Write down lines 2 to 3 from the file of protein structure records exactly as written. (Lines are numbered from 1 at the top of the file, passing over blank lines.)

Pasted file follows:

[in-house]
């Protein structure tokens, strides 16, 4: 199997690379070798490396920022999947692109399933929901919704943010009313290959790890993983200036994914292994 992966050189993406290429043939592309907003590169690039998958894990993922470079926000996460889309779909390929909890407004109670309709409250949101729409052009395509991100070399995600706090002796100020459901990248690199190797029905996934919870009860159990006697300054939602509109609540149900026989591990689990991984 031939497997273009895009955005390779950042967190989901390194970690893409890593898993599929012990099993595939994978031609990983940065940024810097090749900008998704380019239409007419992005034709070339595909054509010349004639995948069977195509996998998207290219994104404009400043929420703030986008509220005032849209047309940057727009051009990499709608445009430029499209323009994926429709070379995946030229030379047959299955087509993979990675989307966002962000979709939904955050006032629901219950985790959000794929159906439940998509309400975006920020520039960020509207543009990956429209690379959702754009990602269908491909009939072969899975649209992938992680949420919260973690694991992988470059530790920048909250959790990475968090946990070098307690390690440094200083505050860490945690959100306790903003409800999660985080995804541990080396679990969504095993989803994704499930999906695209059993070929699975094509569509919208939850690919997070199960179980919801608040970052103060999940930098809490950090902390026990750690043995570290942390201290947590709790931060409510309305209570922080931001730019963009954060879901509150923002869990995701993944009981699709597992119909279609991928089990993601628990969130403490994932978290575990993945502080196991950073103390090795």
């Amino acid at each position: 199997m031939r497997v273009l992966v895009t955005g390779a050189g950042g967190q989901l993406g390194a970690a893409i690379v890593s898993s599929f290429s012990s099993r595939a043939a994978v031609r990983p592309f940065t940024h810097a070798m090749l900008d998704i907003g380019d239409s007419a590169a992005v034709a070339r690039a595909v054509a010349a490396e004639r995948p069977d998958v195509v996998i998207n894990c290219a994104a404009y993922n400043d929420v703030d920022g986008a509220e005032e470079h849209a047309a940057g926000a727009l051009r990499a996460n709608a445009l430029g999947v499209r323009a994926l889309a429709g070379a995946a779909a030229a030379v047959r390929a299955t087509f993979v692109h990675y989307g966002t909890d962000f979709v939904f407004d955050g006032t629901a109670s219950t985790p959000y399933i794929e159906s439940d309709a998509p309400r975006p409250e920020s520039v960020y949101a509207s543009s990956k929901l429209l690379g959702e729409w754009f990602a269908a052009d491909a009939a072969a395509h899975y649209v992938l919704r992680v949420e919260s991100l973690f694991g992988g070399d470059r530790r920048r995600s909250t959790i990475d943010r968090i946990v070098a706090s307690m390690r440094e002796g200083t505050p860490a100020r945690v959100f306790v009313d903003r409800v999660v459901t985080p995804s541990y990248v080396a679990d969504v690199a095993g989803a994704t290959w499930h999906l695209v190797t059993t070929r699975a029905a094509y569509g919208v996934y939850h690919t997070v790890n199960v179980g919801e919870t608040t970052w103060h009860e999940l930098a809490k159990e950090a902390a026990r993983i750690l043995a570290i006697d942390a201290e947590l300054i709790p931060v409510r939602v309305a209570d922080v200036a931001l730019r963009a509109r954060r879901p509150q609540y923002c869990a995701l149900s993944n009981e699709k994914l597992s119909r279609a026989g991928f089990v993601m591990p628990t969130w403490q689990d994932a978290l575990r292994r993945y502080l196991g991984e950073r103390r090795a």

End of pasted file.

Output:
């Protein structure tokens, strides 16, 4: 199997690379070798490396920022999947692109399933929901919704943010009313290959790890993983200036994914292994 992966050189993406290429043939592309907003590169690039998958894990993922470079926000996460889309779909390929909890407004109670309709409250949101729409052009395509991100070399995600706090002796100020459901990248690199190797029905996934919870009860159990006697300054939602509109609540149900026989591990689990991984 031939497997273009895009955005390779950042967190989901390194970690893409890593898993599929012990099993595939994978031609990983940065940024810097090749900008998704380019239409007419992005034709070339595909054509010349004639995948069977195509996998998207290219994104404009400043929420703030986008509220005032849209047309940057727009051009990499709608445009430029499209323009994926429709070379995946030229030379047959299955087509993979990675989307966002962000979709939904955050006032629901219950985790959000794929159906439940998509309400975006920020520039960020509207543009990956429209690379959702754009990602269908491909009939072969899975649209992938992680949420919260973690694991992988470059530790920048909250959790990475968090946990070098307690390690440094200083505050860490945690959100306790903003409800999660985080995804541990080396679990969504095993989803994704499930999906695209059993070929699975094509569509919208939850690919997070199960179980919801608040970052103060999940930098809490950090902390026990750690043995570290942390201290947590709790931060409510309305209570922080931001730019963009954060879901509150923002869990995701993944009981699709597992119909279609991928089990993601628990969130403490994932978290575990993945502080196991950073103390090795």
């Amino acid at each position: 199997m031939r497997v273009l992966v895009t955005g390779a050189g950042g967190q989901l993406g390194a970690a893409i690379v890593s898993s599929f290429s012990s099993r595939a043939a994978v031609r990983p592309f940065t940024h810097a070798m090749l900008d998704i907003g380019d239409s007419a590169a992005v034709a070339r690039a595909v054509a010349a490396e004639r995948p069977d998958v195509v996998i998207n894990c290219a994104a404009y993922n400043d929420v703030d920022g986008a509220e005032e470079h849209a047309a940057g926000a727009l051009r990499a996460n709608a445009l430029g999947v499209r323009a994926l889309a429709g070379a995946a779909a030229a030379v047959r390929a299955t087509f993979v692109h990675y989307g966002t909890d962000f979709v939904f407004d955050g006032t629901a109670s219950t985790p959000y399933i794929e159906s439940d309709a998509p309400r975006p409250e920020s520039v960020y949101a509207s543009s990956k929901l429209l690379g959702e729409w754009f990602a269908a052009d491909a009939a072969a395509h899975y649209v992938l919704r992680v949420e919260s991100l973690f694991g992988g070399d470059r530790r920048r995600s909250t959790i990475d943010r968090i946990v070098a706090s307690m390690r440094e002796g200083t505050p860490a100020r945690v959100f306790v009313d903003r409800v999660v459901t985080p995804s541990y990248v080396a679990d969504v690199a095993g989803a994704t290959w499930h999906l695209v190797t059993t070929r699975a029905a094509y569509g919208v996934y939850h690919t997070v790890n199960v179980g919801e919870t608040t970052w103060h009860e999940l930098a809490k159990e950090a902390a026990r993983i750690l043995a570290i006697d942390a201290e947590l300054i709790p931060v409510r939602v309305a209570d922080v200036a931001l730019r963009a509109r954060r879901p509150q609540y923002c869990a995701l149900s993944n009981e699709k994914l597992s119909r279609a026989g991928f089990v993601m591990p628990t969130w403490q689990d994932a978290l575990r292994r993945y502080l196991g991984e950073r103390r090795a």